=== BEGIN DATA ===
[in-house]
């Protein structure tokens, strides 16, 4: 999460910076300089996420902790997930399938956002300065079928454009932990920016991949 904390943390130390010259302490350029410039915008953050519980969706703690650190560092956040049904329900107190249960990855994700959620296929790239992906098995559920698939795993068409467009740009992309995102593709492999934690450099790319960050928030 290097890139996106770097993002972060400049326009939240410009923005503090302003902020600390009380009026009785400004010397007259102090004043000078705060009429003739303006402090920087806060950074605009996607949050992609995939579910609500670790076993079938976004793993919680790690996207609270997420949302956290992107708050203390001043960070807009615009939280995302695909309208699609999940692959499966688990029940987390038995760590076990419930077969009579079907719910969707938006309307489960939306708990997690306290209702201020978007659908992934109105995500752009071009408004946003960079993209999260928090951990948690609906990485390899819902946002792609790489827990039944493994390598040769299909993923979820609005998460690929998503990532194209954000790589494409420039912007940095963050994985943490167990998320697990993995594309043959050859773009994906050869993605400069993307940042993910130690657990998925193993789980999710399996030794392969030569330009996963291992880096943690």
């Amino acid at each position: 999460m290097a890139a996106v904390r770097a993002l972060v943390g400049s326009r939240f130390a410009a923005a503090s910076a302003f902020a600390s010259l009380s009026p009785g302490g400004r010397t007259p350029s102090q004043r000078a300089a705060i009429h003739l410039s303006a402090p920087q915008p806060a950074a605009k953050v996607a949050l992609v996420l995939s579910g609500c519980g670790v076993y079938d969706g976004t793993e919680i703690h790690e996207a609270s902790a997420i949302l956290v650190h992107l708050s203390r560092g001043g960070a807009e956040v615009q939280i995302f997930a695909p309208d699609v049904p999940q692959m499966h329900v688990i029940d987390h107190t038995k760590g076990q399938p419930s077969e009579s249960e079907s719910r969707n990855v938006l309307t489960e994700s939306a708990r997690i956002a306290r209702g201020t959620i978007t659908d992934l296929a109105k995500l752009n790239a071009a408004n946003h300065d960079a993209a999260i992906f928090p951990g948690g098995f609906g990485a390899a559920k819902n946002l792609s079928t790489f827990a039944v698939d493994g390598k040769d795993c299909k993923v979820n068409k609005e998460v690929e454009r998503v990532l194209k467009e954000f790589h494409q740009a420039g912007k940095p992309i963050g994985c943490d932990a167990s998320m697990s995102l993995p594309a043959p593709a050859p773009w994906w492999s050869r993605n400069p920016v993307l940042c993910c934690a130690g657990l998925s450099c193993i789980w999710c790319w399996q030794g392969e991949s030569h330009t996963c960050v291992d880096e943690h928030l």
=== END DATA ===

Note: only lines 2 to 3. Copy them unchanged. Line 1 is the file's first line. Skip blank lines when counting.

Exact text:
């Protein structure tokens, strides 16, 4: 999460910076300089996420902790997930399938956002300065079928454009932990920016991949 904390943390130390010259302490350029410039915008953050519980969706703690650190560092956040049904329900107190249960990855994700959620296929790239992906098995559920698939795993068409467009740009992309995102593709492999934690450099790319960050928030 290097890139996106770097993002972060400049326009939240410009923005503090302003902020600390009380009026009785400004010397007259102090004043000078705060009429003739303006402090920087806060950074605009996607949050992609995939579910609500670790076993079938976004793993919680790690996207609270997420949302956290992107708050203390001043960070807009615009939280995302695909309208699609999940692959499966688990029940987390038995760590076990419930077969009579079907719910969707938006309307489960939306708990997690306290209702201020978007659908992934109105995500752009071009408004946003960079993209999260928090951990948690609906990485390899819902946002792609790489827990039944493994390598040769299909993923979820609005998460690929998503990532194209954000790589494409420039912007940095963050994985943490167990998320697990993995594309043959050859773009994906050869993605400069993307940042993910130690657990998925193993789980999710399996030794392969030569330009996963291992880096943690």
């Amino acid at each position: 999460m290097a890139a996106v904390r770097a993002l972060v943390g400049s326009r939240f130390a410009a923005a503090s910076a302003f902020a600390s010259l009380s009026p009785g302490g400004r010397t007259p350029s102090q004043r000078a300089a705060i009429h003739l410039s303006a402090p920087q915008p806060a950074a605009k953050v996607a949050l992609v996420l995939s579910g609500c519980g670790v076993y079938d969706g976004t793993e919680i703690h790690e996207a609270s902790a997420i949302l956290v650190h992107l708050s203390r560092g001043g960070a807009e956040v615009q939280i995302f997930a695909p309208d699609v049904p999940q692959m499966h329900v688990i029940d987390h107190t038995k760590g076990q399938p419930s077969e009579s249960e079907s719910r969707n990855v938006l309307t489960e994700s939306a708990r997690i956002a306290r209702g201020t959620i978007t659908d992934l296929a109105k995500l752009n790239a071009a408004n946003h300065d960079a993209a999260i992906f928090p951990g948690g098995f609906g990485a390899a559920k819902n946002l792609s079928t790489f827990a039944v698939d493994g390598k040769d795993c299909k993923v979820n068409k609005e998460v690929e454009r998503v990532l194209k467009e954000f790589h494409q740009a420039g912007k940095p992309i963050g994985c943490d932990a167990s998320m697990s995102l993995p594309a043959p593709a050859p773009w994906w492999s050869r993605n400069p920016v993307l940042c993910c934690a130690g657990l998925s450099c193993i789980w999710c790319w399996q030794g392969e991949s030569h330009t996963c960050v291992d880096e943690h928030l």